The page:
Humans have developed clothing, which allows us to stay alive in cold weather. There’s very little we can do (short of going into a building with AC) to survive hot weather — 100 is tolerable (just), but heat gets deadly very quickly when you go above it. You don’t want to be outdoors for extended stretches in either condition (the analogy is imperfect; realistically my experience of 10F is subjectively similar to 100F, and 0F is more like 110F).
 How does that change the fact that 0F is more than "uncomfortably cold" for most people?I'm not disputing the 0F to 100F (or -18C to 40C) range in terms of being "regularly seen".EDIT: I suppose the core of the misunderstanding is that I was addressing the "human centric" advantage and relation to brine, where you were just arguing (quite reasonably) the convenient representation of the range?
 It doesn’t, but I’m being slightly approximate. Keep in mind that perception of (and physical effects of) temperature is hugely nonlinear. 0F is more dangerous than 100F, but when you go outside of that range, heat becomes far more deadly very quickly. I shovel my driveway in -20F, but I would never consider doing that sort of outdoor labor at 120F. Many people live in regions where -40F occurs from time to time, but if its 140F, you will die (actually, I think the highest recorded surface temperature is 13xF).To your edit: yes, I think that’s the real thing. I certainly don’t think the brine thing is reasonable, just that 0-100F is a nice range.
 I agree that the smaller degrees, and lack of fractions, is more convenient for casual usage.However, I'd argue that being water-based is hardly mystical: if water is boiling, or frozen, survival is more difficult. It's also a pragmatic system for any nation that regularly drops below freezing. (Eg, could it snow today? Could there be ice to slide on?)
 > (mysticism about the vitality of water is not a real justification)Water was also used in the original definition of a gram, which is a fairly good reason to reuse it in another definition.
 Yeah, you could argue that if it was an accurate 100F for the human body, but you'd still want the bottom level to be something useful - freezing point of water is as good a zero as anything (well, short of absolute zero).My bigger question is why Metric stuck with Celcius and Kelvin instead of factoring in the Gas Constant (R) into Kelvin so the math would be completely constant-free.Of course, then you'd have water freezing at 2271 and boiling at 3102, which wouldn't be fun in conversation.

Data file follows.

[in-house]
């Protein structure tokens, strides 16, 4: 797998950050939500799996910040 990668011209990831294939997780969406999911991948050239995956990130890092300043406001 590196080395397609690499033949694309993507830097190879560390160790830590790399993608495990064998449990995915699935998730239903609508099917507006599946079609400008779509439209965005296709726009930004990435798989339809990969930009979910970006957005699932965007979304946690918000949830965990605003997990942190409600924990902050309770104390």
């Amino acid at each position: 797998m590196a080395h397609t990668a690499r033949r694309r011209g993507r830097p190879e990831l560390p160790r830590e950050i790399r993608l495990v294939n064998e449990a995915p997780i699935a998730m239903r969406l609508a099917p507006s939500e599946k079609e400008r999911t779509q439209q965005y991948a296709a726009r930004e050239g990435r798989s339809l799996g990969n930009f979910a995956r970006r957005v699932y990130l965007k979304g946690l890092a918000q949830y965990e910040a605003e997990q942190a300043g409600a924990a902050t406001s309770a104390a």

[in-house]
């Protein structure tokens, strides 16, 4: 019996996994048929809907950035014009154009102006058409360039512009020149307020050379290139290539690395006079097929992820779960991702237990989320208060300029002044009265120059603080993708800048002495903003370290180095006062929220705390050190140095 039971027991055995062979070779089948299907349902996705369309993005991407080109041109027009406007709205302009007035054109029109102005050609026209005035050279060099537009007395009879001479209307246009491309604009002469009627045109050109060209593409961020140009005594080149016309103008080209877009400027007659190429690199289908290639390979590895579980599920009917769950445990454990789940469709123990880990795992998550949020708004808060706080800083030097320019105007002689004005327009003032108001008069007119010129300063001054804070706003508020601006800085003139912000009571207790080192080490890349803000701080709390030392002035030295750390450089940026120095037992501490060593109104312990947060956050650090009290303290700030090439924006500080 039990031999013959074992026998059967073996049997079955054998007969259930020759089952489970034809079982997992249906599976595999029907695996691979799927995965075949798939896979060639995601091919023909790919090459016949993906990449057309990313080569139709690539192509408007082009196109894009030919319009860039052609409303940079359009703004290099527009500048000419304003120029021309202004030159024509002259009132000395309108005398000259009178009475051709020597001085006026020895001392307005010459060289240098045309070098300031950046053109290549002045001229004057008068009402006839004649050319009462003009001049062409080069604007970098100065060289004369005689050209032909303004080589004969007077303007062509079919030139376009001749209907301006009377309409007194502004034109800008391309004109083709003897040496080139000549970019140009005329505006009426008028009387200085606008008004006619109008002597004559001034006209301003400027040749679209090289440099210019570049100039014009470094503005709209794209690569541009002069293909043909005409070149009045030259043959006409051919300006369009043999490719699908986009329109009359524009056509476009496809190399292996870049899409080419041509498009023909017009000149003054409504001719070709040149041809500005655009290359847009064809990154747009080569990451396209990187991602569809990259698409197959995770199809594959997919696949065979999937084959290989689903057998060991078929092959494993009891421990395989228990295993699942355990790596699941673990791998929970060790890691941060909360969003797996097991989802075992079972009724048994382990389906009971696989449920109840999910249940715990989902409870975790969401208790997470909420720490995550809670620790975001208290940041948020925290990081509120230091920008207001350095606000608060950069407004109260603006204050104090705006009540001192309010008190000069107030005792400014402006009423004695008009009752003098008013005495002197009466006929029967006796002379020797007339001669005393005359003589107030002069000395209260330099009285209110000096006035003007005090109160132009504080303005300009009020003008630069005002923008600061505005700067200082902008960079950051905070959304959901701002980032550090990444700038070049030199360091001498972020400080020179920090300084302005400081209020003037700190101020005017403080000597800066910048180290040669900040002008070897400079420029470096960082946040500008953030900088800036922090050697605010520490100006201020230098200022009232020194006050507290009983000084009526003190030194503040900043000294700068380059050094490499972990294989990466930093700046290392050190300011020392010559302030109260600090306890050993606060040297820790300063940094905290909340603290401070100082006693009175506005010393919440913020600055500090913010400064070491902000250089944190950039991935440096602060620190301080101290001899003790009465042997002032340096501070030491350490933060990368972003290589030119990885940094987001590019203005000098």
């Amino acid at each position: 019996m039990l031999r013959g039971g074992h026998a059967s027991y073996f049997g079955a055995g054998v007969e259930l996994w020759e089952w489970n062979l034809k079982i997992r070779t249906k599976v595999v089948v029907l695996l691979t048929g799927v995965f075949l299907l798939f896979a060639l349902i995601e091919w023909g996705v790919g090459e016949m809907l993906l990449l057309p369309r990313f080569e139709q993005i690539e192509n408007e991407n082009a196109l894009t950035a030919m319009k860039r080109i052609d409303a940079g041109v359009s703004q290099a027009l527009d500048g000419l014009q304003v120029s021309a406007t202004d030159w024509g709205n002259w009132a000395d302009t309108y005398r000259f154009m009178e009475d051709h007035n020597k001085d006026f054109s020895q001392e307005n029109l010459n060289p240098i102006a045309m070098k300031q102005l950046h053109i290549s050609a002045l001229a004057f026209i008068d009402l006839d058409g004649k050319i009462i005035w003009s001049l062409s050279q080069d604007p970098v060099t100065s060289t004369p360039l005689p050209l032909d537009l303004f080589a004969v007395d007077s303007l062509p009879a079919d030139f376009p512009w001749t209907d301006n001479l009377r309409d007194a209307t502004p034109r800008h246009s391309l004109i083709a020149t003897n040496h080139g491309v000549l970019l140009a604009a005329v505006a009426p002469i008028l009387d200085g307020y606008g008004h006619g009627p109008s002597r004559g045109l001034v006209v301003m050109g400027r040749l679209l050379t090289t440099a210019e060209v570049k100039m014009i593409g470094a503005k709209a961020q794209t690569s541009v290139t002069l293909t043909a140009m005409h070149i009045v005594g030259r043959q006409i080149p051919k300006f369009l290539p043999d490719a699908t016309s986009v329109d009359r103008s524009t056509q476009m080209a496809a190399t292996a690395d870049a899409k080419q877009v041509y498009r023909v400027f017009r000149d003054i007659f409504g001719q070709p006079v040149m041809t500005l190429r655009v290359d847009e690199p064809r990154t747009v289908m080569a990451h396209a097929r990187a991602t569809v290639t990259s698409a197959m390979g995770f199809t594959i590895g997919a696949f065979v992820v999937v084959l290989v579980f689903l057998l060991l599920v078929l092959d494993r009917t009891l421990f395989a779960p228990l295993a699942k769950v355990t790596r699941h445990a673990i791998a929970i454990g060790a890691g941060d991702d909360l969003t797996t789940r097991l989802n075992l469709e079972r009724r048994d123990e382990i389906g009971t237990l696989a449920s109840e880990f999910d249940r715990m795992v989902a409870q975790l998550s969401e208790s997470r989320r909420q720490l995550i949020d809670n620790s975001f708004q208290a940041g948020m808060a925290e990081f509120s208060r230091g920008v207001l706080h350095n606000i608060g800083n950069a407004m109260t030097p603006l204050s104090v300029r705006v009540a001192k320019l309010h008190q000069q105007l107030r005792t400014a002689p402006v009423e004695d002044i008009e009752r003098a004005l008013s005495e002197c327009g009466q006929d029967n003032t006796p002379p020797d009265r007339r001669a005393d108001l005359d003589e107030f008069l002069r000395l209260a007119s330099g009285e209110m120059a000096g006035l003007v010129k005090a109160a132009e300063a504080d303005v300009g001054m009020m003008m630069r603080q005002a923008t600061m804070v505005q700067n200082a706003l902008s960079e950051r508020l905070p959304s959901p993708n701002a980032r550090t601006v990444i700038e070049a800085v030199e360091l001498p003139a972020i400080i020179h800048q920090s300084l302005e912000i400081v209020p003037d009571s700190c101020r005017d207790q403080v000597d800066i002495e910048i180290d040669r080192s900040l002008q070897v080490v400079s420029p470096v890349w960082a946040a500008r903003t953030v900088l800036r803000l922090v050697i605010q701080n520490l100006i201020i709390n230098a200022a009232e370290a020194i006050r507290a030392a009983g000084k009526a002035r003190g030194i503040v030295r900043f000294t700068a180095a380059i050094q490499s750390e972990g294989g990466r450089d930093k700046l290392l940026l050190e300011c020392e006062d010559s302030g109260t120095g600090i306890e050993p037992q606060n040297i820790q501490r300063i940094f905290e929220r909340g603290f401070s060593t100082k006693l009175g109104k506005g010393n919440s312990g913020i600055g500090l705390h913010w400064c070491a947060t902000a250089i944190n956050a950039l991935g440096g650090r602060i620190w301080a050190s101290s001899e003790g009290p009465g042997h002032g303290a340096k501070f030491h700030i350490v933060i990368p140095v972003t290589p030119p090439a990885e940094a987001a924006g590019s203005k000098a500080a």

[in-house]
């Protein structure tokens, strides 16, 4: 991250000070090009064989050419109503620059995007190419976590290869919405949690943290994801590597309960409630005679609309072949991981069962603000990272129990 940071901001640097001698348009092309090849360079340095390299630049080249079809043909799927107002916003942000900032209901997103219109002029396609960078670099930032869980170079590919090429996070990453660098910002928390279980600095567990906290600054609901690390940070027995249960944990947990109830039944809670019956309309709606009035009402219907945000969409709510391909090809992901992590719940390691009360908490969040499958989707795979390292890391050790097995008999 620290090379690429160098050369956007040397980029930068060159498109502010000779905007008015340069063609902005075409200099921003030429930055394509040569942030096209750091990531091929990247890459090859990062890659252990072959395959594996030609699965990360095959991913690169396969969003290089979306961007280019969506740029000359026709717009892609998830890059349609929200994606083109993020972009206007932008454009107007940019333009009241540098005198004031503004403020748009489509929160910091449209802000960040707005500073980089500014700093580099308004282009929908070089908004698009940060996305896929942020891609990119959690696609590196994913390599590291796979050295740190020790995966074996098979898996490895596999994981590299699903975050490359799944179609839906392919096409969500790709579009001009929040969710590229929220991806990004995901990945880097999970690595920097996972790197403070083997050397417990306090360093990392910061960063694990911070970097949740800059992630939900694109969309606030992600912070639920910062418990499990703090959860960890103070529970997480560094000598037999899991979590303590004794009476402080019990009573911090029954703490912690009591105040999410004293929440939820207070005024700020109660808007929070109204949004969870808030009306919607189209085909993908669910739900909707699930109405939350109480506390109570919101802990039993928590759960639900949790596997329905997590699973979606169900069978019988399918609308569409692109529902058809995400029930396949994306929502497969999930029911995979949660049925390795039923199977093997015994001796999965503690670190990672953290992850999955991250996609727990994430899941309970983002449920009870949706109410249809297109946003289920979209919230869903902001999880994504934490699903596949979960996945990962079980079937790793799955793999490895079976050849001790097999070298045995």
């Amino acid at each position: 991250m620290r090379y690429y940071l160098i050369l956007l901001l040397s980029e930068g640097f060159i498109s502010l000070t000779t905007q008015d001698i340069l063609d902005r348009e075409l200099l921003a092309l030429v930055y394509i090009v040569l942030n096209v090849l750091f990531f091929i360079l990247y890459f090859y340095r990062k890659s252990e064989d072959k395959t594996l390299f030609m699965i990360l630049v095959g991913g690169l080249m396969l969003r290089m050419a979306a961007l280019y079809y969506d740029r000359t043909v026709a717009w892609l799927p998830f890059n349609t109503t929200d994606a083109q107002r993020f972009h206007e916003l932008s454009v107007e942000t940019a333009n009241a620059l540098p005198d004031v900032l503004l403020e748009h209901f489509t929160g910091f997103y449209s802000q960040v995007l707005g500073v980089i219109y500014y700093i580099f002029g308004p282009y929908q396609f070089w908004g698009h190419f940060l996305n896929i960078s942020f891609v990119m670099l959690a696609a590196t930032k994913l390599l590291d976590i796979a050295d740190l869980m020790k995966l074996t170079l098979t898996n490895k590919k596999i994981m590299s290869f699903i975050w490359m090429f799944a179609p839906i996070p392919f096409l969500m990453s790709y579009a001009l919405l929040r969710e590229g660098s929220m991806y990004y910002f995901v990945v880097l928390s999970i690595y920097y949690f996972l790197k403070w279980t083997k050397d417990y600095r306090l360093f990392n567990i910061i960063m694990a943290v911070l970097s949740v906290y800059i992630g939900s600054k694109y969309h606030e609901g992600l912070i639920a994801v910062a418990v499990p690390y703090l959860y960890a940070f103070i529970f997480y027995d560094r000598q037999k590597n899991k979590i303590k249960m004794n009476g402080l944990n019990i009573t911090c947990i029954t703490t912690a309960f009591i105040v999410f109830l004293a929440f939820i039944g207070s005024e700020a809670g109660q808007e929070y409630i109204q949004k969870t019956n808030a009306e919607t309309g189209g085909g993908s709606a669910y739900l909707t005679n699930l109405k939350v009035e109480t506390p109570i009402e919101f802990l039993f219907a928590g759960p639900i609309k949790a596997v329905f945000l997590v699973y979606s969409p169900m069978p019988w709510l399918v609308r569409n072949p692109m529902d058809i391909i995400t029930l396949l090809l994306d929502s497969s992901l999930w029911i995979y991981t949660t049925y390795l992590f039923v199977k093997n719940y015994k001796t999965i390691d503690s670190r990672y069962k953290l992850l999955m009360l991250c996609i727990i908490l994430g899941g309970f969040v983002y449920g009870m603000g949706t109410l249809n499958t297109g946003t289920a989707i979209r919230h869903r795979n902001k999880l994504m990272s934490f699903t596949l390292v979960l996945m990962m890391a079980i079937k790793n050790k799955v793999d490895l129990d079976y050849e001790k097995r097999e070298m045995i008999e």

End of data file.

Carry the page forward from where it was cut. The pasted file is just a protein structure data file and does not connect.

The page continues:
> My bigger question is why Metric stuck with Celcius and Kelvin instead of factoring in the Gas Constant (R) into Kelvin so the math would be completely constant-freeThat's a really good question. Another possibility would be to fix the calories/joules mismatch in heating water
 The Metric system changes are all about preserving the measures people are used to, and not at all about removing constants from calculations.
 Fahrenheit is not intuitive, you just think so because you grew up with it. People who grew up with Celcius have no problem relating to how cold 30 C or 100 C or -20 C are.
 Celsius is no more intuitive for everyday usage. Of all the scientific unit debates, the temperature one is by far the silliest. There are very few temperatures that people need to memorize, and they're trivial to memorize in either temperature scale.
 This I disagree with. Born and raised in America, I still cannot remember what temperature water boils at in Fahrenheit, I just remember it is something over 200 degrees.Celsius is easy, 100. :)
 I never said intuitive, I said human centric. Everyone can relate to a number, but it is not as human centric as Fahrenheit which has 0 to 100 more relative to a human scale.